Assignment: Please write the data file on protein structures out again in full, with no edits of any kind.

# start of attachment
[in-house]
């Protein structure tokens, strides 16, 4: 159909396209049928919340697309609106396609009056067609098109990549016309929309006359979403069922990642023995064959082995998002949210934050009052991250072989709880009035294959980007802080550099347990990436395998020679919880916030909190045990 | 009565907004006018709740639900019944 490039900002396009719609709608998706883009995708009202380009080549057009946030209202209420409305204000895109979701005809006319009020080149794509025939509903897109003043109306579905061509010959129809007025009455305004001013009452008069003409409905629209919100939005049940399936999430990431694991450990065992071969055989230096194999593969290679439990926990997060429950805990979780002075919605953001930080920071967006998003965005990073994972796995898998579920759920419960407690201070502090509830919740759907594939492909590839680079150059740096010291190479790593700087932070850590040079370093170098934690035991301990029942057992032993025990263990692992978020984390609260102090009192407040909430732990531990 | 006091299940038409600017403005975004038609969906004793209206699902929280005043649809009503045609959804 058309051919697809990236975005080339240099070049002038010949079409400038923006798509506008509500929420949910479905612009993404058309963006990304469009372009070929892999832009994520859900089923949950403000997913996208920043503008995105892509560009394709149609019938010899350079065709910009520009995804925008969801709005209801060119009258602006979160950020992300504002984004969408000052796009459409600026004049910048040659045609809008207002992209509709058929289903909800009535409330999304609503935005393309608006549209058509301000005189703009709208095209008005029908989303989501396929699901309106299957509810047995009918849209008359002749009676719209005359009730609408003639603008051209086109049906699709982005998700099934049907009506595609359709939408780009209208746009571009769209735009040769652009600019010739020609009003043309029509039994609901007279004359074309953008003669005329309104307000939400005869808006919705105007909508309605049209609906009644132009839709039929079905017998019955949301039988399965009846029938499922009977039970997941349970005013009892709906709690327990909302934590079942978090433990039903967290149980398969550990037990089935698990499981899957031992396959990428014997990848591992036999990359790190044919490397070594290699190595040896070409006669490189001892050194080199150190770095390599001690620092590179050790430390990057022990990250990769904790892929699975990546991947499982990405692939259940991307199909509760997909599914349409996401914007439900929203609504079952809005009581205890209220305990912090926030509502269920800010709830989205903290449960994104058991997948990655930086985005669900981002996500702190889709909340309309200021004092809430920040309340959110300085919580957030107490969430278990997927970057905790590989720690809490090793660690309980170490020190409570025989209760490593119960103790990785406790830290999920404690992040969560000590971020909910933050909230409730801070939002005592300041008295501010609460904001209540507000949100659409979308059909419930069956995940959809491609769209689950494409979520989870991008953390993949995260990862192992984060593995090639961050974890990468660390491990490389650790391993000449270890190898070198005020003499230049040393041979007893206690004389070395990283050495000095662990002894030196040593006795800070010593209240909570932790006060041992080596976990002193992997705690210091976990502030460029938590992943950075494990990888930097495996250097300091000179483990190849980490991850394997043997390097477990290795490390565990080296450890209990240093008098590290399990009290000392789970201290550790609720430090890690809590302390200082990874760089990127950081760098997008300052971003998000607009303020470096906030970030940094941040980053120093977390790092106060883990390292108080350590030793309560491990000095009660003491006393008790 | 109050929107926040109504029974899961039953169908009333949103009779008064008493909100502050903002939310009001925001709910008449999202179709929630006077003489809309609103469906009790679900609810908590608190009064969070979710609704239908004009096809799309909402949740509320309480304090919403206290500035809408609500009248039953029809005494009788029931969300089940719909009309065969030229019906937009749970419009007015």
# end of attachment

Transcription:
[in-house]
């Protein structure tokens, strides 16, 4: 159909396209049928919340697309609106396609009056067609098109990549016309929309006359979403069922990642023995064959082995998002949210934050009052991250072989709880009035294959980007802080550099347990990436395998020679919880916030909190045990 | 009565907004006018709740639900019944 490039900002396009719609709608998706883009995708009202380009080549057009946030209202209420409305204000895109979701005809006319009020080149794509025939509903897109003043109306579905061509010959129809007025009455305004001013009452008069003409409905629209919100939005049940399936999430990431694991450990065992071969055989230096194999593969290679439990926990997060429950805990979780002075919605953001930080920071967006998003965005990073994972796995898998579920759920419960407690201070502090509830919740759907594939492909590839680079150059740096010291190479790593700087932070850590040079370093170098934690035991301990029942057992032993025990263990692992978020984390609260102090009192407040909430732990531990 | 006091299940038409600017403005975004038609969906004793209206699902929280005043649809009503045609959804 058309051919697809990236975005080339240099070049002038010949079409400038923006798509506008509500929420949910479905612009993404058309963006990304469009372009070929892999832009994520859900089923949950403000997913996208920043503008995105892509560009394709149609019938010899350079065709910009520009995804925008969801709005209801060119009258602006979160950020992300504002984004969408000052796009459409600026004049910048040659045609809008207002992209509709058929289903909800009535409330999304609503935005393309608006549209058509301000005189703009709208095209008005029908989303989501396929699901309106299957509810047995009918849209008359002749009676719209005359009730609408003639603008051209086109049906699709982005998700099934049907009506595609359709939408780009209208746009571009769209735009040769652009600019010739020609009003043309029509039994609901007279004359074309953008003669005329309104307000939400005869808006919705105007909508309605049209609906009644132009839709039929079905017998019955949301039988399965009846029938499922009977039970997941349970005013009892709906709690327990909302934590079942978090433990039903967290149980398969550990037990089935698990499981899957031992396959990428014997990848591992036999990359790190044919490397070594290699190595040896070409006669490189001892050194080199150190770095390599001690620092590179050790430390990057022990990250990769904790892929699975990546991947499982990405692939259940991307199909509760997909599914349409996401914007439900929203609504079952809005009581205890209220305990912090926030509502269920800010709830989205903290449960994104058991997948990655930086985005669900981002996500702190889709909340309309200021004092809430920040309340959110300085919580957030107490969430278990997927970057905790590989720690809490090793660690309980170490020190409570025989209760490593119960103790990785406790830290999920404690992040969560000590971020909910933050909230409730801070939002005592300041008295501010609460904001209540507000949100659409979308059909419930069956995940959809491609769209689950494409979520989870991008953390993949995260990862192992984060593995090639961050974890990468660390491990490389650790391993000449270890190898070198005020003499230049040393041979007893206690004389070395990283050495000095662990002894030196040593006795800070010593209240909570932790006060041992080596976990002193992997705690210091976990502030460029938590992943950075494990990888930097495996250097300091000179483990190849980490991850394997043997390097477990290795490390565990080296450890209990240093008098590290399990009290000392789970201290550790609720430090890690809590302390200082990874760089990127950081760098997008300052971003998000607009303020470096906030970030940094941040980053120093977390790092106060883990390292108080350590030793309560491990000095009660003491006393008790 | 109050929107926040109504029974899961039953169908009333949103009779008064008493909100502050903002939310009001925001709910008449999202179709929630006077003489809309609103469906009790679900609810908590608190009064969070979710609704239908004009096809799309909402949740509320309480304090919403206290500035809408609500009248039953029809005494009788029931969300089940719909009309065969030229019906937009749970419009007015």